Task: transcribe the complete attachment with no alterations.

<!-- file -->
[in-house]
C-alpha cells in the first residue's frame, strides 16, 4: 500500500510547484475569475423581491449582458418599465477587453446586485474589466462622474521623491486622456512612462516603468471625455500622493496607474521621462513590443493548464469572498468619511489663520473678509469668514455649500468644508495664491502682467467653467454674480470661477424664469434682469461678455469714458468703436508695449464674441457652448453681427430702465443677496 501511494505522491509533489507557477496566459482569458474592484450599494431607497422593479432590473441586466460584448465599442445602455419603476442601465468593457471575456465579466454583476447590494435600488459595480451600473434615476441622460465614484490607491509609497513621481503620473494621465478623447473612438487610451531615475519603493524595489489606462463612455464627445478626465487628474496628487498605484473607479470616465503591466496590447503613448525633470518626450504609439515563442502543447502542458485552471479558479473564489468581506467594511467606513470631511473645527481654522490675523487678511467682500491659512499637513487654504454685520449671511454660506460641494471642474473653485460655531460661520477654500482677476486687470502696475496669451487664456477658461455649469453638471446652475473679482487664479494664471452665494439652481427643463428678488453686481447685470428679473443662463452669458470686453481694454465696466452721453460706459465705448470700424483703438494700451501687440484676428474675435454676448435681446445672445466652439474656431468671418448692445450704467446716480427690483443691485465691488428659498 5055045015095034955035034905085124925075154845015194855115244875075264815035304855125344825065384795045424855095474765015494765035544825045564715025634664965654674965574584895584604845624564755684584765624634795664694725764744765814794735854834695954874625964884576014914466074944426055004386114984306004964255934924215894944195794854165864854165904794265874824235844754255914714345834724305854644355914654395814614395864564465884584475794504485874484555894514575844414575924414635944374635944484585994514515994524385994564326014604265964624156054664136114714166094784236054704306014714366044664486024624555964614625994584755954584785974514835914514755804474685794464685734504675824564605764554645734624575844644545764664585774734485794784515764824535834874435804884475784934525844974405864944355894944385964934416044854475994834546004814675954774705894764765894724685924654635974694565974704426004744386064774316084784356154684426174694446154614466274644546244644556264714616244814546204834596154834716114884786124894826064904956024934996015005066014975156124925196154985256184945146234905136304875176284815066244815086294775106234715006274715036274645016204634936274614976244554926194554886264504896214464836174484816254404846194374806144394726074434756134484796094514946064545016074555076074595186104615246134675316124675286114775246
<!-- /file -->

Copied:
[in-house]
C-alpha cells in the first residue's frame, strides 16, 4: 500500500510547484475569475423581491449582458418599465477587453446586485474589466462622474521623491486622456512612462516603468471625455500622493496607474521621462513590443493548464469572498468619511489663520473678509469668514455649500468644508495664491502682467467653467454674480470661477424664469434682469461678455469714458468703436508695449464674441457652448453681427430702465443677496 501511494505522491509533489507557477496566459482569458474592484450599494431607497422593479432590473441586466460584448465599442445602455419603476442601465468593457471575456465579466454583476447590494435600488459595480451600473434615476441622460465614484490607491509609497513621481503620473494621465478623447473612438487610451531615475519603493524595489489606462463612455464627445478626465487628474496628487498605484473607479470616465503591466496590447503613448525633470518626450504609439515563442502543447502542458485552471479558479473564489468581506467594511467606513470631511473645527481654522490675523487678511467682500491659512499637513487654504454685520449671511454660506460641494471642474473653485460655531460661520477654500482677476486687470502696475496669451487664456477658461455649469453638471446652475473679482487664479494664471452665494439652481427643463428678488453686481447685470428679473443662463452669458470686453481694454465696466452721453460706459465705448470700424483703438494700451501687440484676428474675435454676448435681446445672445466652439474656431468671418448692445450704467446716480427690483443691485465691488428659498 5055045015095034955035034905085124925075154845015194855115244875075264815035304855125344825065384795045424855095474765015494765035544825045564715025634664965654674965574584895584604845624564755684584765624634795664694725764744765814794735854834695954874625964884576014914466074944426055004386114984306004964255934924215894944195794854165864854165904794265874824235844754255914714345834724305854644355914654395814614395864564465884584475794504485874484555894514575844414575924414635944374635944484585994514515994524385994564326014604265964624156054664136114714166094784236054704306014714366044664486024624555964614625994584755954584785974514835914514755804474685794464685734504675824564605764554645734624575844644545764664585774734485794784515764824535834874435804884475784934525844974405864944355894944385964934416044854475994834546004814675954774705894764765894724685924654635974694565974704426004744386064774316084784356154684426174694446154614466274644546244644556264714616244814546204834596154834716114884786124894826064904956024934996015005066014975156124925196154985256184945146234905136304875176284815066244815086294775106234715006274715036274645016204634936274614976244554926194554886264504896214464836174484816254404846194374806144394726074434756134484796094514946064545016074555076074595186104615246134675316124675286114775246